Los Angeles City Councilmember Jack Weiss introduced a motion yesterday that would address and fix the colossal problems that have been raised in court cases challenging the city's sign ordinance. The motion calls for the city's planning department, Department of Building and Safety and City Attorney Rocky Delgadillo's office to revise and toughen the 2002 ban on billboards.
“I was very proud of the moratorium we passed a few years ago and very proud of the inspection program,” said Weiss. “I want to find a way to preserve the city's ability to protect our neighborhoods that is consistent with the court decisions that have been issued.”
The July 29 motion is the city’s latest effort to control the public’s airspace from obnoxious building-sized ads and billboards that have popped up after the city opened the door to it, setting precedent by allowing certain hand-picked companies to slather the city with advertising.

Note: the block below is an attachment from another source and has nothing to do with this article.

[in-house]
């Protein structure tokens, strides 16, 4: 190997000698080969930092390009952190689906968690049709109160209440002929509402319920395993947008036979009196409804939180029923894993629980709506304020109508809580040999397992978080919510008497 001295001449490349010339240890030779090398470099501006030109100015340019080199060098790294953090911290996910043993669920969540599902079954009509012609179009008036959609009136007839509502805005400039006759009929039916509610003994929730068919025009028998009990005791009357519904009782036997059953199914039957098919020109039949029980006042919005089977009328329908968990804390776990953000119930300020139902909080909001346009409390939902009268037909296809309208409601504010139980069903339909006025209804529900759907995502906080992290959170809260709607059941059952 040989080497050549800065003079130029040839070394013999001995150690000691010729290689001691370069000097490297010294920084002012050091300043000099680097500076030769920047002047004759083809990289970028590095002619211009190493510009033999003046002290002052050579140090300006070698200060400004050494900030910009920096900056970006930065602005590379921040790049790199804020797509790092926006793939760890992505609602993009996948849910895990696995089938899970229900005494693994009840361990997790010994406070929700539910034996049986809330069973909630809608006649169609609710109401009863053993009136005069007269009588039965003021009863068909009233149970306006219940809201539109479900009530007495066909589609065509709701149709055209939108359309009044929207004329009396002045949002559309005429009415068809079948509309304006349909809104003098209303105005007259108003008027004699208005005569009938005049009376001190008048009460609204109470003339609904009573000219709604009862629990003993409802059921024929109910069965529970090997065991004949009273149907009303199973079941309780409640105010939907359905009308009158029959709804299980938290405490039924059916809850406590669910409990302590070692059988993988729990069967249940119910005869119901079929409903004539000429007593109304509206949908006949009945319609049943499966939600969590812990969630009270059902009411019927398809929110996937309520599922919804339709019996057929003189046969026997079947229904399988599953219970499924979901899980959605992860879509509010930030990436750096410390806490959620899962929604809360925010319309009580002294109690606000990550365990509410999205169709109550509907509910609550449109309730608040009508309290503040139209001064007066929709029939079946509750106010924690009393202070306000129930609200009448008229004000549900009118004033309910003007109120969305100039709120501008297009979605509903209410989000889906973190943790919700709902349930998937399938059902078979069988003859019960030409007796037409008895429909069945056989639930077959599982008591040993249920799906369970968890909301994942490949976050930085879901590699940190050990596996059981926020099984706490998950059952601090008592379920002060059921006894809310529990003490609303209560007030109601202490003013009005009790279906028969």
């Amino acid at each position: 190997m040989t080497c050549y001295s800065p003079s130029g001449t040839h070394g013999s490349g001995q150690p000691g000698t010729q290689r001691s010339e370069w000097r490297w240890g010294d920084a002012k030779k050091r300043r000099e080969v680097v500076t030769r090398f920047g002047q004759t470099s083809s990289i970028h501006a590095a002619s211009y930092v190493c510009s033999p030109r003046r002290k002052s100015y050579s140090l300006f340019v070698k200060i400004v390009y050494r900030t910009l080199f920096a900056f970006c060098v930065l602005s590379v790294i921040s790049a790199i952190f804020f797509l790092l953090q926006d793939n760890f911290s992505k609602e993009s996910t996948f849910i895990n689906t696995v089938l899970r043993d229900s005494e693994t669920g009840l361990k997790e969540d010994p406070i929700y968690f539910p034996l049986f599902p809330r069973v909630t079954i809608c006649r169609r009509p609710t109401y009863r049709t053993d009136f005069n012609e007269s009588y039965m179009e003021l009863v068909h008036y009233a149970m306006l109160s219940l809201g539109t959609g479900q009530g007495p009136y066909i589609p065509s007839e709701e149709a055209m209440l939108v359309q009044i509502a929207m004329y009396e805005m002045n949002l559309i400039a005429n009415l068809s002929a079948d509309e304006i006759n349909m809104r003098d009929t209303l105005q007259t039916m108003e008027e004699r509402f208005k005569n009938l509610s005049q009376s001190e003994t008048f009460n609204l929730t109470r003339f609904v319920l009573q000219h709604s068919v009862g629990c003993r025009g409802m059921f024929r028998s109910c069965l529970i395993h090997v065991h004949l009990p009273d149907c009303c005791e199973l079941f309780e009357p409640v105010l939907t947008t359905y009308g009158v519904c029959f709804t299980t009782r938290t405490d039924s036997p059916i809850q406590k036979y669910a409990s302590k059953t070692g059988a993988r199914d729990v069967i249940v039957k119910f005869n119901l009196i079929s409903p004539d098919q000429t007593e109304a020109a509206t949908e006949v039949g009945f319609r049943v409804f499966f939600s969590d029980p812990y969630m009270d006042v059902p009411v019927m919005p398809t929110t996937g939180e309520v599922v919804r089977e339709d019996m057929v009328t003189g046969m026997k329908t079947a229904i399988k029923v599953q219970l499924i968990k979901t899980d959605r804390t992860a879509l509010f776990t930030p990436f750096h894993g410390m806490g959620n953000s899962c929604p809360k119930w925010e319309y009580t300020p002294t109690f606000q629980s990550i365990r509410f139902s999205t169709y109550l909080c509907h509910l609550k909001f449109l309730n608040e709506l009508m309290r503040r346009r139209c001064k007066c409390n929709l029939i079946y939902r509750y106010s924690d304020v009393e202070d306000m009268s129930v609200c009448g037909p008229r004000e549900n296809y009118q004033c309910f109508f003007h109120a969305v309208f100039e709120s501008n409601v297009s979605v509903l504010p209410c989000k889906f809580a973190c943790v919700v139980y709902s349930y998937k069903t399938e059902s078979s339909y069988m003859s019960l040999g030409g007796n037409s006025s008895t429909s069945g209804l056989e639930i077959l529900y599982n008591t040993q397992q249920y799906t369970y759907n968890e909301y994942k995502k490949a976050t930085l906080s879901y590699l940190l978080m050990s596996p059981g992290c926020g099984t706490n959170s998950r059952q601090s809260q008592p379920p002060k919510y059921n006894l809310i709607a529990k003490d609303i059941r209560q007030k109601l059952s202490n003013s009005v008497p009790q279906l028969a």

Back in 2002, Weiss called for a yearly billboard-inspection fee on billboard owners. That same year, then-Councilwoman Cindy Miscikowski called for a ban on all new billboards.
The ban was barely passed by city council members when Clear Channel Outdoor, Vista Media, CBS Outdoor and Regency Outdoor filed lawsuits claiming that the city’s actions were unconstitutional. Instead of holding the billboard companies’ feet to the fire with an effective crackdown, City Attorney Rocky Delgadillo agreed to “settlement” meetings with high-powered billboard-industry attorneys. Those meetings led to mega deals in late 2006 and early 2007 that allowed CBS Outdoor, Clear Channel and Regency Outdoor to digitally modify a whopping 800 plus billboards.
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Since then, the “sweetheart” deal and billboard ban has opened up a Pandora's box of litigation, and court rulings that have allowed sign companies to ignore the citywide ban.
Even Weiss’ motion to fine billboard companies and building owners who allow “supergraphics” on buildings $2,500 a day is a bust because of a June federal court ruling.
Will this motion be the answer to the city’s billboard problem?